How It Works
Medical negligence compensation in detail
It is not difficult to imagine just how severely cases of medical negligence can affect a family or a home. Victims may be left unable to work or in need of costly care and other family members may have to take on all kinds of extra responsibilities to help out. Medical negligence compensation (also known as damages) is truly life saving for many of our clients, allowing them to create a secure future for their family.
Medical negligence compensation may include:
General damages payment is awarded for the pain and suffering caused by a medical negligence injury. It is nothing to do with the long-term effects of an injury or the financial issues that people may face as a result.
Most awards for general damages are calculated by analysing cases involving the same situation.
It can be difficult for those not familiar with the legal process to understand these terms and how they relate to their own case.
Specific damage payments may include fairly low payments for pain related to a poorly handled injection, right up to substantial compensation for the pain suffered by someone who was not given enough anaesthetic during surgery.
Special damages are more complex and take into account the past and estimated future losses and costs that victims will have to deal with as a direct result of their injury. The amount of special damages awarded takes into account:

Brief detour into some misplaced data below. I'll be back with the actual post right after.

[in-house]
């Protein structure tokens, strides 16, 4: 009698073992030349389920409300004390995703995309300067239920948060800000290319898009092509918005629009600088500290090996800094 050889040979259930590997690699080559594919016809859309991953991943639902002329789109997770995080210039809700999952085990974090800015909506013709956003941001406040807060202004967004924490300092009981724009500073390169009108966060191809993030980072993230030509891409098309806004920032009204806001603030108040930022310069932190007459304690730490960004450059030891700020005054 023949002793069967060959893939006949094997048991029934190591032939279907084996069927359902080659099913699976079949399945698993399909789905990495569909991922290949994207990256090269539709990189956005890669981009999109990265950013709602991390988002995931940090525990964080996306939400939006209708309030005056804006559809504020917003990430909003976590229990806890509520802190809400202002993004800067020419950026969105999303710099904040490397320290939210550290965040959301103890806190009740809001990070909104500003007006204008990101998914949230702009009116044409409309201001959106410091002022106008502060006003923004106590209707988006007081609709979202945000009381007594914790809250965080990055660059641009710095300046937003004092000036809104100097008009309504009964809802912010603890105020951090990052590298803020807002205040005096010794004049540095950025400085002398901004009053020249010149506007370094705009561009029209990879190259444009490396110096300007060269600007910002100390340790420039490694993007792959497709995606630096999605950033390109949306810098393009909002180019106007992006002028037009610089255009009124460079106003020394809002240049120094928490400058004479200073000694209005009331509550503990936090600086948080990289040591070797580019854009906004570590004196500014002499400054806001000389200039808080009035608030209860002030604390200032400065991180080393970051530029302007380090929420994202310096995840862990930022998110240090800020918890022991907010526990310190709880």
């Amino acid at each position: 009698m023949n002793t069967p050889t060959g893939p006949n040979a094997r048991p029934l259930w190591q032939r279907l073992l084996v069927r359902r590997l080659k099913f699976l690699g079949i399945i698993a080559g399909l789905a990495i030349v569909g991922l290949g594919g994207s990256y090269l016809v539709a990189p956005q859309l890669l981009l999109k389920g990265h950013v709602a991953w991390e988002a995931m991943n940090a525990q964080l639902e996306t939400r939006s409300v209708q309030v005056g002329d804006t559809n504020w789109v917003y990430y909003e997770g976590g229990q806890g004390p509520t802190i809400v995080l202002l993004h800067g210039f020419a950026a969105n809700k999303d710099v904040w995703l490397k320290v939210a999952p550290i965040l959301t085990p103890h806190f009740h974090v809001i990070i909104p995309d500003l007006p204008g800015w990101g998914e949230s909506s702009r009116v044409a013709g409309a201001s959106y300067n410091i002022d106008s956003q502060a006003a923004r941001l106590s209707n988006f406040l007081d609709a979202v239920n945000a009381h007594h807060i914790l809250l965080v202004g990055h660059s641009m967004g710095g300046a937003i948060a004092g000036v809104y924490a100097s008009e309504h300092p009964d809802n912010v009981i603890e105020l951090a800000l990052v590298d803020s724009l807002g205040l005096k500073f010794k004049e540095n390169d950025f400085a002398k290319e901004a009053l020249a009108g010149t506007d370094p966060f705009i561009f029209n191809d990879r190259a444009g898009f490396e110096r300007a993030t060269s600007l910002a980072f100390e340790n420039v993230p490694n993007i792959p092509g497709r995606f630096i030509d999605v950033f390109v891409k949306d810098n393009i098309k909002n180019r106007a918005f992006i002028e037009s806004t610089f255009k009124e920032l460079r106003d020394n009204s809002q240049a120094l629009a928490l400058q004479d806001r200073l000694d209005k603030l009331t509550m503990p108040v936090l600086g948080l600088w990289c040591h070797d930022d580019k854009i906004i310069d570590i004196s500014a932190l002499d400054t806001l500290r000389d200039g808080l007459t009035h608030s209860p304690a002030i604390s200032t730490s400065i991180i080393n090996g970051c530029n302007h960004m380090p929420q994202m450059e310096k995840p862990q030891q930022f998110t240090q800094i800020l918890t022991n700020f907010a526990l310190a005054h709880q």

- Loss of past and future pay
- The amount of care a victim will need
- Medical expenses both now and in the future, including prescriptions
- Expenses related to making a compensation claim
- Interest on compensation
In very serious cases of medical negligence special damages will also take into account a victim’s reduced chances of gaining employment in the future.
In more detail
Specific special damages could include:
- Compensation to convert the home of a person disabled by medical negligence
- Cash towards a mobility vehicle
- The cost of a live-in carer
Most claims for medical negligence need to be brought to court within three years of the incident unless a case fulfils one of the following criteria:
- The person involved is a minor (under 18)
- The victim has a mental incapacity
- The injury was not discovered until a considerable time after the treatment
For FREE advice from specialist solicitors complete the contact form or call us on 0800 041 7481 and a member of our Law Society panel of medical negligence experts will be in touch as soon as possible.